Hey Sam, Fun read! You may have made this conversation up in front of the mirror but we both know that all these fantastic cars talk to you…not so much in words but certainly in sound, smell and feel. They tell you when you are doing well and they also are not shy about telling you off when you’re out of your depth. Some are sweethearts and other are crotchety old bastards but all of them love to be driven hard but respectfully. Enjoy the Mini at Velocity!

    Dear Dr. Carlittle can you speak to the cars as well? Hope you are well Sam.

    PS My sons Miata will be painted by next week and then we are headed to the Tail of the Dragon. Ill send pics.

    My few days on tracks, with cars capable of much more than I could deliver, felt much like your description, Sam:

    “The drivers were mostly just … better than you.”

    My brain: “Find the line, find the line…brake later!”)

    @Thomas_L_Saxe: One of the great and humbling joys of this job has been learning, in great detail, my strengths and weaknesses behind the wheel. I’ve lined up my data traces against the traces of pros in the same car on the same day, ridden with F1 drivers, tried to do nothing but learn and assume I don’t know anything.

    You’d think that learning just where you sit—and what you can’t do—would be demoralizing. It’s completely the opposite. And more than that, it gives you a hell of an appreciation for the people who do this at the top level.

    There’s no shame, if you like/love cars, in never driving on track in a race or HPDE. Many levels of love, with varying levels of interaction with the car. Cars and Coffee, applying the ultimate shine in your garage, glueing fake Buick air holes on the front fenders. All legit.

    The shame, if one can call it that, is not knowing how and why the car came to be, what its purpose was beyond profit, who fathered the thing, who competed in it, what came before and after it, why it mattered. The richness of all that is worth a lot of time invested. I don’t do nearly as much of it as I wish I did.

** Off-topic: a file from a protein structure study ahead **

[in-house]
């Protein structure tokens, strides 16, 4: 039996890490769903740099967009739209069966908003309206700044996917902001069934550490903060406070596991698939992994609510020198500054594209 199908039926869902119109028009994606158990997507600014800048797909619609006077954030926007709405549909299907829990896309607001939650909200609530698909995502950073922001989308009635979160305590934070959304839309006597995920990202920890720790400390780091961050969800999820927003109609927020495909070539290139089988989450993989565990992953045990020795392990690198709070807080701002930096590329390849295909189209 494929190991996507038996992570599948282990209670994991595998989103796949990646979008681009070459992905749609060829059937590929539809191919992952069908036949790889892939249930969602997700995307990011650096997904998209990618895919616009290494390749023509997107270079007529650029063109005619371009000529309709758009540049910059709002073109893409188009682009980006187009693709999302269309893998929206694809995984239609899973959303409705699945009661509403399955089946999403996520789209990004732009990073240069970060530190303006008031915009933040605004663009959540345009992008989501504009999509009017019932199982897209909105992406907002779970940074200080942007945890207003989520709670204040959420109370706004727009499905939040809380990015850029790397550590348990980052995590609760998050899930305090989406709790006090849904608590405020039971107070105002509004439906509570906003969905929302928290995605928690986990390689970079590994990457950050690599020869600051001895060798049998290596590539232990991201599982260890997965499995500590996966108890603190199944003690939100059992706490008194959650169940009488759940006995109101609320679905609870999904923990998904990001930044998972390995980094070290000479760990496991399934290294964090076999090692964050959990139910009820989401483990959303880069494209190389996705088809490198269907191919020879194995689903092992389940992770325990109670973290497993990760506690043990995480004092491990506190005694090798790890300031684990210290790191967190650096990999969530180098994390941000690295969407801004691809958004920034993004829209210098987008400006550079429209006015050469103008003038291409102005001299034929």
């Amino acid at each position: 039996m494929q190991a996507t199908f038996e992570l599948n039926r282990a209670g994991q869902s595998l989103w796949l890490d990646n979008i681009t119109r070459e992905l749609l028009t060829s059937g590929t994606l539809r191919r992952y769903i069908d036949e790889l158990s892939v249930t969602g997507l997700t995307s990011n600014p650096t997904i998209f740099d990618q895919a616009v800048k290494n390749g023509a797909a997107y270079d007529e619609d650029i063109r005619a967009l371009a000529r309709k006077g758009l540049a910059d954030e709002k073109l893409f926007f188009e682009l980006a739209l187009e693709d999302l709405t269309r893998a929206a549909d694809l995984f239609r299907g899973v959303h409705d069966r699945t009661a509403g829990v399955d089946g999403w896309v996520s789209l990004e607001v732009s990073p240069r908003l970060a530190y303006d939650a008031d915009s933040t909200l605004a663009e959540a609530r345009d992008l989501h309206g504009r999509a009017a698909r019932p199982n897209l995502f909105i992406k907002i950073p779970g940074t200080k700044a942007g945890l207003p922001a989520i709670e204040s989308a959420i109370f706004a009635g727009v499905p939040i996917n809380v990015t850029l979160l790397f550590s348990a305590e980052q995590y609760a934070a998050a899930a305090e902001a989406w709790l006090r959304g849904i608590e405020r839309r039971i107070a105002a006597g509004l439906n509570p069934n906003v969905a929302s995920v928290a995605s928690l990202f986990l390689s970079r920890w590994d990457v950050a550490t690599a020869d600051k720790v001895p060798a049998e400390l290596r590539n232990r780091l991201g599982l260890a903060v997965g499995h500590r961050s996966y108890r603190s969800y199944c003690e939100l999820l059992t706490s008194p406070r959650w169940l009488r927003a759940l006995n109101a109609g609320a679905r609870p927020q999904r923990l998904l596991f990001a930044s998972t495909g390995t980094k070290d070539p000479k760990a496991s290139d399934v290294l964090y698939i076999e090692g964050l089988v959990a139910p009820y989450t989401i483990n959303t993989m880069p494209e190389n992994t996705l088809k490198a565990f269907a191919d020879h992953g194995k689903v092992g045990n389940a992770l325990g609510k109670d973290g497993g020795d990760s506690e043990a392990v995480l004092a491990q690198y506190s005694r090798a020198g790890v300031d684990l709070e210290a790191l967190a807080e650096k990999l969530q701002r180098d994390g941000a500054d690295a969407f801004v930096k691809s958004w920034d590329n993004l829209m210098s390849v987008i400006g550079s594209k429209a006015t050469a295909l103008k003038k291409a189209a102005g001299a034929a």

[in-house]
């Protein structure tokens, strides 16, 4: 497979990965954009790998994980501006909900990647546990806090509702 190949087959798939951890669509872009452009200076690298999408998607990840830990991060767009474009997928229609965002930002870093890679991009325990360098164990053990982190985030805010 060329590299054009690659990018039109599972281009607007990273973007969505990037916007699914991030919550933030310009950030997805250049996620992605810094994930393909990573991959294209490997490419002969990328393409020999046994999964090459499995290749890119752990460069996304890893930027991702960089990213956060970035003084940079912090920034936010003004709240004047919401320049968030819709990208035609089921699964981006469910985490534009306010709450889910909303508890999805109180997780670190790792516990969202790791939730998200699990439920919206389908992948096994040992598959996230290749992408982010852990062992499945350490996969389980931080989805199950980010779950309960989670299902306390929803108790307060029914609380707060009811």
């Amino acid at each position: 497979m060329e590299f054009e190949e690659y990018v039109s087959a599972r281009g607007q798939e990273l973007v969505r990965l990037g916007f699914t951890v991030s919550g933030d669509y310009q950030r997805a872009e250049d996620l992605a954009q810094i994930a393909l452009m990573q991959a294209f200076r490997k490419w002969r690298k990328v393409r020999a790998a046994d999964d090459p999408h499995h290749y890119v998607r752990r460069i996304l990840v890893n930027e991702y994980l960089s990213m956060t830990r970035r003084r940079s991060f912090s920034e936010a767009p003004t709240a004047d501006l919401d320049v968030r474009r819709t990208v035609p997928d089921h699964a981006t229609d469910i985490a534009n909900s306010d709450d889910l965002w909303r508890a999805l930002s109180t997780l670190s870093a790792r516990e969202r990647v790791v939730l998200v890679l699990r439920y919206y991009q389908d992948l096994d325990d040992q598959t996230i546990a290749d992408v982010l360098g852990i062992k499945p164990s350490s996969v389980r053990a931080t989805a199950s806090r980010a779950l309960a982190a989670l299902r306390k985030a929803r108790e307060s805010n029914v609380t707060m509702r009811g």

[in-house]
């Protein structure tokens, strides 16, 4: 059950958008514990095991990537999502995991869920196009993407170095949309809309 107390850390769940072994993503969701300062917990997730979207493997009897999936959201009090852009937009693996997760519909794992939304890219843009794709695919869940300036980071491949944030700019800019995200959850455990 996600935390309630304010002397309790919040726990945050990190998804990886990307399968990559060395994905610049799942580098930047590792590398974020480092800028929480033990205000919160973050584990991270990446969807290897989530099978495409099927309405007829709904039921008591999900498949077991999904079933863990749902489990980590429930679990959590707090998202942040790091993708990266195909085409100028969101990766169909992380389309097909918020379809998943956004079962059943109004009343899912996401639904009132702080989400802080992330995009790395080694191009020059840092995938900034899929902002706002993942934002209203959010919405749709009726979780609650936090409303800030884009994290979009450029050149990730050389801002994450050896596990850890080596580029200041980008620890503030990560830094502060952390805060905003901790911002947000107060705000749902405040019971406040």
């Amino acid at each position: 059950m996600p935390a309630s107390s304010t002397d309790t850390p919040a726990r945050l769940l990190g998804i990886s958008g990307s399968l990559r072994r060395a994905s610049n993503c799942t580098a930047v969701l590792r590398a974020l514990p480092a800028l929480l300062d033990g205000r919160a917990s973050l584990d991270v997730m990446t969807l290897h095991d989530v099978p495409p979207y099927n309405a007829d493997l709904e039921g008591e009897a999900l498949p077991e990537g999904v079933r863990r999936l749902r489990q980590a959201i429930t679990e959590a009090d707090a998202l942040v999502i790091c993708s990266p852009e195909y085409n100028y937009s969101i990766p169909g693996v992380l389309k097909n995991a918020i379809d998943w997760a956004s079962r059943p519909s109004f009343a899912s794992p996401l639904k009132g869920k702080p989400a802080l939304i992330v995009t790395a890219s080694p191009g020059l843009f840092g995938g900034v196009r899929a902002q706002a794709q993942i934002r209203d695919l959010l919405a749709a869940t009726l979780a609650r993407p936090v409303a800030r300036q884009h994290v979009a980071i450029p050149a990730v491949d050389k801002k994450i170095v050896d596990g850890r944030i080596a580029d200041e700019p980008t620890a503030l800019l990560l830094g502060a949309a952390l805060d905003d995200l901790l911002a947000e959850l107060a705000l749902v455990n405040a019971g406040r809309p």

But when a writer goes deep into the act of driving, the importance of history, the emotions and feelings car provide for the user, things come alive for readers. We won’t ever have enough of those guys, just glad you’re nowhere near retirement. :0)

    Sam, don’t listen to Vic, he’s obviously deaf and can’t hear cars talking to him. Keep up the good work! YOU are the only automotive author I enjoy reading.

    Another amazing story Mr Smith. I’ve often talked to cars on track, but maybe the ones I’m driving aren’t special enough to talk back. Or maybe I’m not good enough a driver for them to see me as worth their time.

    Interesting point about that Neon with the minivan engine. Where is Baruth these days?

    Sam, like many of your articles, this one really resonates with me. I drive several different types of race cars every year between my formula vee and our endurance Miata and 944. Each time out there is something new or different on the car and those first few laps are just as you describe, a conversation with the car. I have never been able to express that experience with words…now I can. Thanks for your insight and words. They help some of us put a frame around what we love. Cheers!

    My life and body is marked by a lifetime of racing things and my co-driver has remarked on how I will burst out into laughter at random times during a race, I think it’s maybe in response to my vehicle egging me on or some conversation like you’ve captured here so well.
    Your writing makes the car world extend into those times I’m not behind the wheel.